Friday, August 23, 2013

Mesenteric vein thrombosis

A free full text review is available from Mayo Clinic Proceedings.

Just a few points of interest:

Think of it when the patient's pain “seems real” and is out of proportion to physical findings.

Pain reaches maximum intensity relatively slowly whereas in acute mesenteric arterial occlusion maximum intensity occurs within minutes or even seconds.

Risk factors for arterial occlusion are cardiovascular---atrial fibrillation and atherosclerosis, whereas for MVT a structural or inflammatory abdominal process is often the underlying cause. Absent that, and in many cases, MVT is a disease of thrombophilia, We are taught to think thrombophilia when clots occur in unusual places. In MVT myeloproliferative disorders, with JAK2 mutation as a marker, stand out.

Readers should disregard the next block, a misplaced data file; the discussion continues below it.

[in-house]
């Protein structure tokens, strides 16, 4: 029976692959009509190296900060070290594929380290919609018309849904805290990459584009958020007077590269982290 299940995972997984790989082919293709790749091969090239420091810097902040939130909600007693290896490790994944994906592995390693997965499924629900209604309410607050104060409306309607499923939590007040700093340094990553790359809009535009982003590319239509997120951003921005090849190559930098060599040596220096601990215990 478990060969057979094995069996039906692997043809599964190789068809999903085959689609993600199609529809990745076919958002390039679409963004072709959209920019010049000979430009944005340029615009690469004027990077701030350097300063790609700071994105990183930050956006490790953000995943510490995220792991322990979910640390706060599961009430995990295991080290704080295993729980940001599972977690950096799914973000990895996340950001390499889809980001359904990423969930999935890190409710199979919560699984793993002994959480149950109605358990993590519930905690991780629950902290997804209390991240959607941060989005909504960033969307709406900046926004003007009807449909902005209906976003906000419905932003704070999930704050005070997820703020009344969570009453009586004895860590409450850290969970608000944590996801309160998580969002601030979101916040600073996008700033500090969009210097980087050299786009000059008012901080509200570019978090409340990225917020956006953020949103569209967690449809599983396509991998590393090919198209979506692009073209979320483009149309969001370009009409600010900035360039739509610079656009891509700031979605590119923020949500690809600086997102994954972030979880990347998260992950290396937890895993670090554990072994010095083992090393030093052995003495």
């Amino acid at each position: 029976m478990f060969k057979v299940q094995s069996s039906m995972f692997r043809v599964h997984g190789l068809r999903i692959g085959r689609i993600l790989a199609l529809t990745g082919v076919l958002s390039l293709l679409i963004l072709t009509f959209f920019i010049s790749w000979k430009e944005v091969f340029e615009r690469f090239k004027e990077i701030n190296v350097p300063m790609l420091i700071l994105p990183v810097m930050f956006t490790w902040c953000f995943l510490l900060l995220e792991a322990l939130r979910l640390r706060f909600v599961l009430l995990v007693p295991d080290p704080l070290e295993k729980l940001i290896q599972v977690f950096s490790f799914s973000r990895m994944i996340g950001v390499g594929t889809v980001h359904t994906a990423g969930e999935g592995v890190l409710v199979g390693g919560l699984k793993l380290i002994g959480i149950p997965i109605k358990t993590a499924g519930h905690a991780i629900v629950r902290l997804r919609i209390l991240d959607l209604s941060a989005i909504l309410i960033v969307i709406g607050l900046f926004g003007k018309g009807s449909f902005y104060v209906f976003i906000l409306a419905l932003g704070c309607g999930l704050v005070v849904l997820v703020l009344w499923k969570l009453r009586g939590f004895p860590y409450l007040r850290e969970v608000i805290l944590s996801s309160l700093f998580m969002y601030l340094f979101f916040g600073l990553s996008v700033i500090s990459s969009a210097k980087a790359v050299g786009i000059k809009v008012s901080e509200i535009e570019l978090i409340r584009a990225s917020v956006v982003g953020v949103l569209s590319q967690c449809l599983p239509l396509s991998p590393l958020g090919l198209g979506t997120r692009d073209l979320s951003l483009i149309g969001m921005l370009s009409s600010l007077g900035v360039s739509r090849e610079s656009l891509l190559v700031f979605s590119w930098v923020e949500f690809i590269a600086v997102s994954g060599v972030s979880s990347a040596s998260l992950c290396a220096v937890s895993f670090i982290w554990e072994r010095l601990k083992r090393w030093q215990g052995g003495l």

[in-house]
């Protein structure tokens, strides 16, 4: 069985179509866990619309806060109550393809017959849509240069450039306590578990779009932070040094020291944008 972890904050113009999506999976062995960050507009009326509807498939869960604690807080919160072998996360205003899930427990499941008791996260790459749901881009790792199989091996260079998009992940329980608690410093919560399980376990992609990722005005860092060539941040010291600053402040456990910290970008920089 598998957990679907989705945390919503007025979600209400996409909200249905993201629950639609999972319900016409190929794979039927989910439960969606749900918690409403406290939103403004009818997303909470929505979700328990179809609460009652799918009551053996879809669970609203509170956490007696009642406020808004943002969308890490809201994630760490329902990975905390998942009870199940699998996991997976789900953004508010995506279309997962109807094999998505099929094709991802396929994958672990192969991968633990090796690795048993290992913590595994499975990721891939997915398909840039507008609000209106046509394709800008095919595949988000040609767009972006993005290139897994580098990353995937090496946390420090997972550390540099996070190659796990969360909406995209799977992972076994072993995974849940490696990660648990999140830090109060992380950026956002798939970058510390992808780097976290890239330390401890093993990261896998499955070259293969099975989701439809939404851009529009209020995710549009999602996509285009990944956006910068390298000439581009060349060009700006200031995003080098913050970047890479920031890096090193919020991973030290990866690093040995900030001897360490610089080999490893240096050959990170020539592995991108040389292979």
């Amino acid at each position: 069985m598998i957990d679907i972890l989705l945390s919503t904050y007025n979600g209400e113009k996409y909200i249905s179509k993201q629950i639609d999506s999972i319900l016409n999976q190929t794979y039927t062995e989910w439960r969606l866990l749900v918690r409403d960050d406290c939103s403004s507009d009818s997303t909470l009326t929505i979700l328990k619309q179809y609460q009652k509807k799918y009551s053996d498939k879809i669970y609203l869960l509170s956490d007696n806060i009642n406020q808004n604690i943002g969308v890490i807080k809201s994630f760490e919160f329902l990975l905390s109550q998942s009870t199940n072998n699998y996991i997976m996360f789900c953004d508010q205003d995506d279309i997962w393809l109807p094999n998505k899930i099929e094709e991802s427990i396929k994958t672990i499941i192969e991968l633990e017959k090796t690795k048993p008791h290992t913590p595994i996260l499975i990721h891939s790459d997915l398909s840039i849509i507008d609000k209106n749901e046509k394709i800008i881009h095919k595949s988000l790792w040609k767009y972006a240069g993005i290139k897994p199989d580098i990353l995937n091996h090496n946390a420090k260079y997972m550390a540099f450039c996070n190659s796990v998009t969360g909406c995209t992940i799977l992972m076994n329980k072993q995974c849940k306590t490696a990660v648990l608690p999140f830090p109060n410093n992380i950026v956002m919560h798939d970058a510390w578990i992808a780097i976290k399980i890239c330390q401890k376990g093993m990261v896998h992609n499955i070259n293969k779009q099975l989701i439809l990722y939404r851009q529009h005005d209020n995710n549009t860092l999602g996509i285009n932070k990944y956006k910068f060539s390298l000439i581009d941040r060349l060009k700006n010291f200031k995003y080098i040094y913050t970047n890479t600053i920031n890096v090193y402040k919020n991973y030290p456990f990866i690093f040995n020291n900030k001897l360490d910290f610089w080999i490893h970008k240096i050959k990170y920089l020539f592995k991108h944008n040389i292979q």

More about the JAK2 mutation can be found here.

Early anticoagulation improves outcomes. The degree of GI bleeding typically associated with MVT is seldom a contraindication.

Indications for surgical intervention are discussed.

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